Rooms at the swanky Hotel Palomar in Dupont Circle will be getting a facelift next year, as new owner LaSalle Hotel Properties puts its stamp on the 335-room property, according to chief executive Michael D. Barnello.
The Bethesda-based real estate investment trust announced Friday its purchase of the hotel, located at 2121 P St. NW, from Kimpton Hotel & Restaurant Group, for $143.8 million. LaSalle tapped its unsecured credit facility and used $46.6 million in proceeds from selling shares to fund the deal.
“This hotel has a great location; it’s in Dupont Circle, we’re right near the embassies — a lot of demand generators,” Barnello said. “We got a great price, a great price per room and on a cap rate basis.”
Kimpton will continue to manage the property, making it the 10th hotel the company runs for LaSalle. The seller poured $38 million into renovating the 50-year-old hotel in 2006.
Hotel Palomar is known for its modish style, with red accent built-ins, marble floors and sleek mahogany-trimmed furniture. Barnello has no plans to touch the chic lobby, but said the hotel “is in need of a rooms redo.”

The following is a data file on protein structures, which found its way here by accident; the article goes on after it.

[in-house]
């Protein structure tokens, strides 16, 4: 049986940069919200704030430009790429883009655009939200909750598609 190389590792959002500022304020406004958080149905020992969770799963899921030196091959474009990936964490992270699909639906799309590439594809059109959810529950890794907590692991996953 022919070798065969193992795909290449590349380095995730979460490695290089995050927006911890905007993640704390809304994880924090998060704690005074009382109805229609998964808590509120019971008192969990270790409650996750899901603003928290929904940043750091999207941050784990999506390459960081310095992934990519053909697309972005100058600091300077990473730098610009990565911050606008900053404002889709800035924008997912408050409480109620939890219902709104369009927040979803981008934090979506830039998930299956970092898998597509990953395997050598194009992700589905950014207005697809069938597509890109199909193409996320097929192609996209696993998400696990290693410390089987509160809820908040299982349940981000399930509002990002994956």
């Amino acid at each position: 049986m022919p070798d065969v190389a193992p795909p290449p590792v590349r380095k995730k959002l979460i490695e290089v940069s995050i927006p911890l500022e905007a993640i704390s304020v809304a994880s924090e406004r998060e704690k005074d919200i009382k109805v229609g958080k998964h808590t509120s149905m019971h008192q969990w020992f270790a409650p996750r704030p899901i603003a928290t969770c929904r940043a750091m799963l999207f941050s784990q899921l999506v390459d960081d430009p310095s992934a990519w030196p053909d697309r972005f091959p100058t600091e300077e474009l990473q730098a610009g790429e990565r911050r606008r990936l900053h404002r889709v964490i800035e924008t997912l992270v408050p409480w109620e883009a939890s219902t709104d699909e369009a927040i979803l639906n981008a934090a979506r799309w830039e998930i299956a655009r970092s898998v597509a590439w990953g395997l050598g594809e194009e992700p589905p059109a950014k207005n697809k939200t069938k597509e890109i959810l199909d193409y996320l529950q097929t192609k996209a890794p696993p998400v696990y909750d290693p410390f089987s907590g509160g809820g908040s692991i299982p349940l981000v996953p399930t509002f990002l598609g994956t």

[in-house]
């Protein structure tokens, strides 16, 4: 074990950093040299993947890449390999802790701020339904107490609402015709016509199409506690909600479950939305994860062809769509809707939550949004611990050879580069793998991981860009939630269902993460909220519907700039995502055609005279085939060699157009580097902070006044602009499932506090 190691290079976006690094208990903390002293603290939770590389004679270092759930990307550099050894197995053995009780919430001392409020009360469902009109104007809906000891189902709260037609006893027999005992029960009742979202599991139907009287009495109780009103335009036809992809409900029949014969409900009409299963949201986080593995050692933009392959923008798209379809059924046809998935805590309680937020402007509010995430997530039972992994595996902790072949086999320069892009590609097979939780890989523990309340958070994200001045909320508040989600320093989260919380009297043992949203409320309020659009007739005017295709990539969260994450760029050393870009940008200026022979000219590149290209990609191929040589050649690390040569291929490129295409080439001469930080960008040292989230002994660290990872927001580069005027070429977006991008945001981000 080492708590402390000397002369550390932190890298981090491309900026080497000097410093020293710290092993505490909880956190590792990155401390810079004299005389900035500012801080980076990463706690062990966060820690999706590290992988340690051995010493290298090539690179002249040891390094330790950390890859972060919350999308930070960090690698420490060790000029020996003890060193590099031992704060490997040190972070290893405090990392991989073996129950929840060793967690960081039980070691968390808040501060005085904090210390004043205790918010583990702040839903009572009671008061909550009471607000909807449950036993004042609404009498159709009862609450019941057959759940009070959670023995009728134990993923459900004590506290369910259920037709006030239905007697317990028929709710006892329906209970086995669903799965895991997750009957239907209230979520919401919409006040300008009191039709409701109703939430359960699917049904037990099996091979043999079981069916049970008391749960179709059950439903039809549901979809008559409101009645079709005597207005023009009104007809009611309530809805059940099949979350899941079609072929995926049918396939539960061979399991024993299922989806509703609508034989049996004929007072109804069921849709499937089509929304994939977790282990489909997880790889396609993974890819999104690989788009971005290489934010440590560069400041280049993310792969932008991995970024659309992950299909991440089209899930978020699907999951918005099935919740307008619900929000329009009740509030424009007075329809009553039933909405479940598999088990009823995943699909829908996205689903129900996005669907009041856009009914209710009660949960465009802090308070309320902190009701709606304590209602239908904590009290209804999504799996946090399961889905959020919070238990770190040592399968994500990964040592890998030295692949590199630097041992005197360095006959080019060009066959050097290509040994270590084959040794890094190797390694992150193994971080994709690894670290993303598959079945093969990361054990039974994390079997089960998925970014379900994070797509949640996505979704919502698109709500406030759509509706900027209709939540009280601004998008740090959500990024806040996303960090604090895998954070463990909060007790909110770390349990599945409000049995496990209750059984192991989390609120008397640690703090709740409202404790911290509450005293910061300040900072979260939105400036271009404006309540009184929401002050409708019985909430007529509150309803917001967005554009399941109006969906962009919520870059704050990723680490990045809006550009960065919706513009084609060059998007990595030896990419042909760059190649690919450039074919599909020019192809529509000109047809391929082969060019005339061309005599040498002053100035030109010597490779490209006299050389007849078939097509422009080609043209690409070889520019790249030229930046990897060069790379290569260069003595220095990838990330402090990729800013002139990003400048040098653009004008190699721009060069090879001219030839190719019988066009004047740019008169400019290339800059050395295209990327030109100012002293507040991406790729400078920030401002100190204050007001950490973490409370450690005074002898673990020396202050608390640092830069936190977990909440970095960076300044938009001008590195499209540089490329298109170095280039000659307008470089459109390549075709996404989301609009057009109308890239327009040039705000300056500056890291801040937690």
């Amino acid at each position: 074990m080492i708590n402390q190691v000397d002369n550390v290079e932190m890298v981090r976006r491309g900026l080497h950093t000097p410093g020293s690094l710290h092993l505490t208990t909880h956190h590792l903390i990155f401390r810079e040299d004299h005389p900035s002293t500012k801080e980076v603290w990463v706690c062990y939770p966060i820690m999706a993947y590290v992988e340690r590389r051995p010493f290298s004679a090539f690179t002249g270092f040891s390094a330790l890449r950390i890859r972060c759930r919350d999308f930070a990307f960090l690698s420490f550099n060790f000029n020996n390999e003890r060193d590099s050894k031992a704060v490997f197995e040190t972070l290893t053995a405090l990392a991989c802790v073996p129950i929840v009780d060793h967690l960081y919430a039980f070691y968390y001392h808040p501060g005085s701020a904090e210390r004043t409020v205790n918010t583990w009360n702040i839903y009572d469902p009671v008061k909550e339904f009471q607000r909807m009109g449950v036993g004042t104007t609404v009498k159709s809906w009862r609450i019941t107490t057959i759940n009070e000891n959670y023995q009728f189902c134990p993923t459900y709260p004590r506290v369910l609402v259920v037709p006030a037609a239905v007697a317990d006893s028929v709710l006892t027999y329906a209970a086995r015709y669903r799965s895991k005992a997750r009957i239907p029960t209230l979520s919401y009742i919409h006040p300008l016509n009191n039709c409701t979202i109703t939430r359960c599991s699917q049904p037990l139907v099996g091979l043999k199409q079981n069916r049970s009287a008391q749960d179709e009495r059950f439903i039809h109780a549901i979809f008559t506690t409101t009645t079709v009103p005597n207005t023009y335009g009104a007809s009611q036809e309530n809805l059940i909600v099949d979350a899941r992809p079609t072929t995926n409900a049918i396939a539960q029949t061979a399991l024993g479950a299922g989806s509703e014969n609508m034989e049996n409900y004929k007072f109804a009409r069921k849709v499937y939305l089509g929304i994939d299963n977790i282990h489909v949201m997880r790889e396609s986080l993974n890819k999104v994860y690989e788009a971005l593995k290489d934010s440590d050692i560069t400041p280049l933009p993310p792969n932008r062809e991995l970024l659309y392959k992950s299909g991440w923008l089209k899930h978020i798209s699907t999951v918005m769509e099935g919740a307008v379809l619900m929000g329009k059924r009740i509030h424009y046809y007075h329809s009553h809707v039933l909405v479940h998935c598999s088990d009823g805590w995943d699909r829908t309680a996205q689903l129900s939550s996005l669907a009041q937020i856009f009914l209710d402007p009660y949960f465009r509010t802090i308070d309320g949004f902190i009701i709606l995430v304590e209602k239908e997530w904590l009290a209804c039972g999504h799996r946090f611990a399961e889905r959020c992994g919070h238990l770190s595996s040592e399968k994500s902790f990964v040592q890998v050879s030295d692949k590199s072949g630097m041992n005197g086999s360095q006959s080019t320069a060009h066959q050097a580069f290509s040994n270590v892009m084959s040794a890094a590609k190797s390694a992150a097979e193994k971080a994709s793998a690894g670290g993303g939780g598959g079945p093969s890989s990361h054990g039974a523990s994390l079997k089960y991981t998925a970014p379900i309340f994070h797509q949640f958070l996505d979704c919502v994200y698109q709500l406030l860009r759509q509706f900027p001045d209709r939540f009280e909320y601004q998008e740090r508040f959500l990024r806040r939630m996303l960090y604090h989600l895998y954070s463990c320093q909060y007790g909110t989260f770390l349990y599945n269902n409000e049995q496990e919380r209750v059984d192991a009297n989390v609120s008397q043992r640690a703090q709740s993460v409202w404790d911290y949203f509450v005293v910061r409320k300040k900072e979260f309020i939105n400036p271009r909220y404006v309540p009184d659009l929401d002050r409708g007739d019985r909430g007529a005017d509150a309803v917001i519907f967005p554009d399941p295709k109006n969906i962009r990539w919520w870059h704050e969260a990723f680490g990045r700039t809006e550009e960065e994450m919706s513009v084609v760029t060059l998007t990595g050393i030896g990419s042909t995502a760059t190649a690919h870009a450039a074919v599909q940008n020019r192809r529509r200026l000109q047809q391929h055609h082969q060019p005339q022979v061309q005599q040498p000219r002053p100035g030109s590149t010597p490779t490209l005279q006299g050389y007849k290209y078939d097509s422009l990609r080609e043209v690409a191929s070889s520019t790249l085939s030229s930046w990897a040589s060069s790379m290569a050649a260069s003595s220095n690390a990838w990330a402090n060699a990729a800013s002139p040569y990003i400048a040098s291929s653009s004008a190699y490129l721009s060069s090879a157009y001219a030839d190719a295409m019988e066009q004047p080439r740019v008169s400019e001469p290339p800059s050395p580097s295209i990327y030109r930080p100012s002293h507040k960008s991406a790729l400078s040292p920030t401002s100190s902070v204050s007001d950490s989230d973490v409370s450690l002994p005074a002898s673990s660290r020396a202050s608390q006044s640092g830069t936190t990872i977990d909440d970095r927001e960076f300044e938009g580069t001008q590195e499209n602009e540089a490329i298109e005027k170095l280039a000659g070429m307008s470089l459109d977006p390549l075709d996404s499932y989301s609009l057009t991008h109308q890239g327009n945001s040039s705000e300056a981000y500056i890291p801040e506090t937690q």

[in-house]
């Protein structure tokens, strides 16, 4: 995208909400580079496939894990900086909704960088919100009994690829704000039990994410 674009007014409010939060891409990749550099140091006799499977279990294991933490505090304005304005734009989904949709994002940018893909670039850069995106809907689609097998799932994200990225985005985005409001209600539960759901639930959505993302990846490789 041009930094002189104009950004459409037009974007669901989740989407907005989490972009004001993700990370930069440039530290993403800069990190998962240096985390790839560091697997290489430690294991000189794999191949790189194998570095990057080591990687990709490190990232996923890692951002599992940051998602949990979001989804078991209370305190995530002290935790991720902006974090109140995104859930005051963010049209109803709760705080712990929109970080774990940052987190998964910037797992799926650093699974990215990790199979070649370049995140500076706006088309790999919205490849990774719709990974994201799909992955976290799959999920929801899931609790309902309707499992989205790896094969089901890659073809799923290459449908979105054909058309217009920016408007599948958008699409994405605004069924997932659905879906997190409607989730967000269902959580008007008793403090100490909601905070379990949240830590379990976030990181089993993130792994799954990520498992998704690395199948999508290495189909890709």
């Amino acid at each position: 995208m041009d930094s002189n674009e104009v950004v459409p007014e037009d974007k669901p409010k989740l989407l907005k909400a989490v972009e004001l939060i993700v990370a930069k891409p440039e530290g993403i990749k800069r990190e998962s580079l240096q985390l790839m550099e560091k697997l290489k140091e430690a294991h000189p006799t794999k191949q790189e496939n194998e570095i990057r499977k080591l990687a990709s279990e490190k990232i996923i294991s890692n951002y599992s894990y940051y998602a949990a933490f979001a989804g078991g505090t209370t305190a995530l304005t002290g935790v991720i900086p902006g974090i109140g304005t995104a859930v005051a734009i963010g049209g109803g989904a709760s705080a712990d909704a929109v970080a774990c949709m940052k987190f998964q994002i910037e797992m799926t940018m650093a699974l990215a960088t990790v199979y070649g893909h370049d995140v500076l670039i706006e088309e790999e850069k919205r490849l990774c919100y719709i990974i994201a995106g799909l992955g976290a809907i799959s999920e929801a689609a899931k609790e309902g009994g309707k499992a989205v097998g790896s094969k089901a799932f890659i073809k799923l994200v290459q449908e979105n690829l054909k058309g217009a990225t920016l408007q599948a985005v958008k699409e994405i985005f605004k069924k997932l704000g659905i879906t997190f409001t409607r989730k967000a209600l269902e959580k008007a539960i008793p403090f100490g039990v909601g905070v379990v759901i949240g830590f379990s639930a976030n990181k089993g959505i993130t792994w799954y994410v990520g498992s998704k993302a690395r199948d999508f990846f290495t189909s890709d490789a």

“The hotel is in great condition, and does really well,” he said. But “the renovation, when it’s done, will provide additional upside.”
The Dupont Circle property marks LaSalle’s ninth hotel in the District, where it also owns Hotel Madera and the Topaz Hotel.
“We love D.C.,” Barnello said. “Demand is at peak levels in the [central business district]. There is no supply basically growth this year and next year. It’s a strong market because it has a lot of demand generators: the federal government ... citywide business, corporate business, leisure travel.”
Analyst Daniel Donlan of Janney Capital Markets said, in a research note, that with LaSalle’s collection of D.C. assets, “there are inherent cost synergies the REIT can realize.” The acquisition, he continued, “fits nicely with the REIT’s core strategy of owning high quality, well-located hotels in the top eight markets.”
LaSalle has taken a measured approach to tucking hotels into its portfolio. The REIT, which owns 38 properties, picked up six assets in 2010 and three in 2011, a modest track record considering some of its competitors’ shopping sprees in recent years.
“We have not been portfolio buyers,” Barnello explained. “We’d love to do a portfolio, if it met our needs and pricing outlook. But the perspective right now is that we can more easily digest and more cleanly underwrite a single-asset transaction.”